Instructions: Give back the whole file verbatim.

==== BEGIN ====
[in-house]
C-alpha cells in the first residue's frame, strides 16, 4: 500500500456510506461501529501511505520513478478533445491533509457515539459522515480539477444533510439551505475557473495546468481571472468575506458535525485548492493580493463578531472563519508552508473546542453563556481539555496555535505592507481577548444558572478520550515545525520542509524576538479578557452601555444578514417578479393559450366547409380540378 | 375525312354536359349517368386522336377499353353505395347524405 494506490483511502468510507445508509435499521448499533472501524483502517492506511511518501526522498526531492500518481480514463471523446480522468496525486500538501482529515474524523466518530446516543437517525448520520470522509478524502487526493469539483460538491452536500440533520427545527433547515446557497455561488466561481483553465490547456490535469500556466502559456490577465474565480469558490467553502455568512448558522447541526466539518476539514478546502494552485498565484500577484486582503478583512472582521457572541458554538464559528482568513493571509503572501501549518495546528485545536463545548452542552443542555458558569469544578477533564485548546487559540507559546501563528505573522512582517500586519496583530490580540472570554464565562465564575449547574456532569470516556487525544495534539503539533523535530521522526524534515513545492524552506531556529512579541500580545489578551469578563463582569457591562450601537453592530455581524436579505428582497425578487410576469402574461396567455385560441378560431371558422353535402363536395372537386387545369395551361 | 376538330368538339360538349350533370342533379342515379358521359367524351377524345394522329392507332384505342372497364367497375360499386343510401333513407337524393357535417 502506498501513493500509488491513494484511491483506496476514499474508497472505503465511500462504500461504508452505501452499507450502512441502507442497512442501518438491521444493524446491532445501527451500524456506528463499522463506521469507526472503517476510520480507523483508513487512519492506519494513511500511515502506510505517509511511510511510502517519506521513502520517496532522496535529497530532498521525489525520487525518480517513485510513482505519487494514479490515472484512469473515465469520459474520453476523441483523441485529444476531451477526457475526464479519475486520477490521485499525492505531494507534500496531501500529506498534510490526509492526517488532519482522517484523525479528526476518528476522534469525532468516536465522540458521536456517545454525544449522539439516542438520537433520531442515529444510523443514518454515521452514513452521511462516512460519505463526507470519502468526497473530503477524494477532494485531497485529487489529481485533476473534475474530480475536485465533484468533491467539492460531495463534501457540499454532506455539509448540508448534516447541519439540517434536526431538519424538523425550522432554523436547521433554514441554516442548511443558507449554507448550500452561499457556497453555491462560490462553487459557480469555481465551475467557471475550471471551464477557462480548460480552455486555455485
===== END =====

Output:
[in-house]
C-alpha cells in the first residue's frame, strides 16, 4: 500500500456510506461501529501511505520513478478533445491533509457515539459522515480539477444533510439551505475557473495546468481571472468575506458535525485548492493580493463578531472563519508552508473546542453563556481539555496555535505592507481577548444558572478520550515545525520542509524576538479578557452601555444578514417578479393559450366547409380540378 | 375525312354536359349517368386522336377499353353505395347524405 494506490483511502468510507445508509435499521448499533472501524483502517492506511511518501526522498526531492500518481480514463471523446480522468496525486500538501482529515474524523466518530446516543437517525448520520470522509478524502487526493469539483460538491452536500440533520427545527433547515446557497455561488466561481483553465490547456490535469500556466502559456490577465474565480469558490467553502455568512448558522447541526466539518476539514478546502494552485498565484500577484486582503478583512472582521457572541458554538464559528482568513493571509503572501501549518495546528485545536463545548452542552443542555458558569469544578477533564485548546487559540507559546501563528505573522512582517500586519496583530490580540472570554464565562465564575449547574456532569470516556487525544495534539503539533523535530521522526524534515513545492524552506531556529512579541500580545489578551469578563463582569457591562450601537453592530455581524436579505428582497425578487410576469402574461396567455385560441378560431371558422353535402363536395372537386387545369395551361 | 376538330368538339360538349350533370342533379342515379358521359367524351377524345394522329392507332384505342372497364367497375360499386343510401333513407337524393357535417 502506498501513493500509488491513494484511491483506496476514499474508497472505503465511500462504500461504508452505501452499507450502512441502507442497512442501518438491521444493524446491532445501527451500524456506528463499522463506521469507526472503517476510520480507523483508513487512519492506519494513511500511515502506510505517509511511510511510502517519506521513502520517496532522496535529497530532498521525489525520487525518480517513485510513482505519487494514479490515472484512469473515465469520459474520453476523441483523441485529444476531451477526457475526464479519475486520477490521485499525492505531494507534500496531501500529506498534510490526509492526517488532519482522517484523525479528526476518528476522534469525532468516536465522540458521536456517545454525544449522539439516542438520537433520531442515529444510523443514518454515521452514513452521511462516512460519505463526507470519502468526497473530503477524494477532494485531497485529487489529481485533476473534475474530480475536485465533484468533491467539492460531495463534501457540499454532506455539509448540508448534516447541519439540517434536526431538519424538523425550522432554523436547521433554514441554516442548511443558507449554507448550500452561499457556497453555491462560490462553487459557480469555481465551475467557471475550471471551464477557462480548460480552455486555455485